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Will Counseling Help My Emotionally Abusive Husband?

by
author image Barb Nefer
Based in Kissimmee, Fla., Barb Nefer is a freelance writer with over 20 years of experience. She is a mental health counselor, finance coach and travel agency owner. Her work has appeared in such magazines as "The Writer" and "Grit" and she authored the book, "So You Want to Be a Counselor."
Will Counseling Help My Emotionally Abusive Husband?
A couple having marriage counseling. Photo Credit Wavebreakmedia Ltd/Wavebreak Media/Getty Images

When you are married to an emotionally abusive man, you are in a rough position. You most likely have invested time and emotion in the marriage, and you may even have children. Although you can divorce an emotional abuser, you may want to try to solve the problem first. Some emotionally abusive husbands learn how to stop their destructive behaviors so you can build a healthy marriage. Counseling can help an emotional abuser if he really wants to change.

Definition

According to Dr. Steven Stosny's 2013 article "Emotional Abuse," emotional abuse is a form of domestic violence that is centered around one partner using control and fear to manipulate and undermine the other. Its effects can be just as damaging as physical abuse. When a husband is emotionally abusive, he will insult and belittle his wife and continually make her feel unworthy and worthless. Over time, this will destroy her self-esteem as she begins to believe what he says. She will eventually take responsibility for all the problems in the marriage.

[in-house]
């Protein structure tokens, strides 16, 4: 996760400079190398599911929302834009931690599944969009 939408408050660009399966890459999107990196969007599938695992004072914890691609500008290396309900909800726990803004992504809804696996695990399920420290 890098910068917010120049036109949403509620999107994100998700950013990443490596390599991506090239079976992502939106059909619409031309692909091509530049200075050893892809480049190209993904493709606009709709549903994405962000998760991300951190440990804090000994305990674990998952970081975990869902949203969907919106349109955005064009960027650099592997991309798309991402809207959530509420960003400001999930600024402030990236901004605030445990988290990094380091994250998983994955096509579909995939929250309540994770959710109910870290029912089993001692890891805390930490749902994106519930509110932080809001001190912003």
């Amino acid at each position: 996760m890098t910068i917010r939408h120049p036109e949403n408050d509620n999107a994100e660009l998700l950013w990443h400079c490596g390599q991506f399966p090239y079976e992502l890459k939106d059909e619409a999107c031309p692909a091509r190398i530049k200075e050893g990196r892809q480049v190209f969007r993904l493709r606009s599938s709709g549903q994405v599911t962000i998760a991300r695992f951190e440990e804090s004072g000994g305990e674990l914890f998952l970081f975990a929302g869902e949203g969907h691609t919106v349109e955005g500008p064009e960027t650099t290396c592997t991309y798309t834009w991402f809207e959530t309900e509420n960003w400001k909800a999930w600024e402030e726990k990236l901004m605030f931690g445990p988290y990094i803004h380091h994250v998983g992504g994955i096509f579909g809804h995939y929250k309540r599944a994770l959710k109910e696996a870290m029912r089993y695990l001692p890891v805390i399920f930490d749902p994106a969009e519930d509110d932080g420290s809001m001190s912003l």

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Causes

According to the University of Illinois Counseling Center, abusive men were usually raised in an emotionally abusive family. They didn't learn healthy coping mechanisms or how to have good relationships. Instead, they feel angry, hurt, fearful and powerless. When they get married, they take out their pain and need for control on their wives. They don't acknowledge or work through their own problems. Instead, they blame and punish their spouses.

Solution

Counseling can help an emotionally abusive husband learn how to interact with his wife in healthy ways. However, the husband must be willing to get help in order for the counseling to work, or else counseling outcomes may be poor according to Dr. Clifford N. Lazarus in his article "How to Get a Resistant Partner Into Couples Therapy." He must acknowledge his behavior and its destructive effects, and he must believe that the counseling is for his own benefit as well as to help his wife and relationship. If he agrees to counseling only to appease his wife, it won't be successful.

Motivation

Motivation is a key factor in whether or not counseling can help your husband. Most emotionally abusive husbands enjoy the results of their behavior. It boosts his self-esteem at the expense of his wife's, and it also allows him to be in control and get his way. Because of this, emotional abusers may avoid therapy to maintain control in their relationships.

Warning

Emotional abuse follows the same cycle as physical abuse. The husband will break down his wife's self-esteem, battering her verbally and making her feel worthless. When she is close to the breaking point, he will apologize and promise to stop his cruel behavior. This will lead to a "honeymoon" period when everything goes well, but eventually the emotional abuse will start again. Some men use the honeymoon period as an excuse to avoid counseling. This is not an acceptable excuse because if a man doesn't get professional help, he is almost certain to get back into the cycle.

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References

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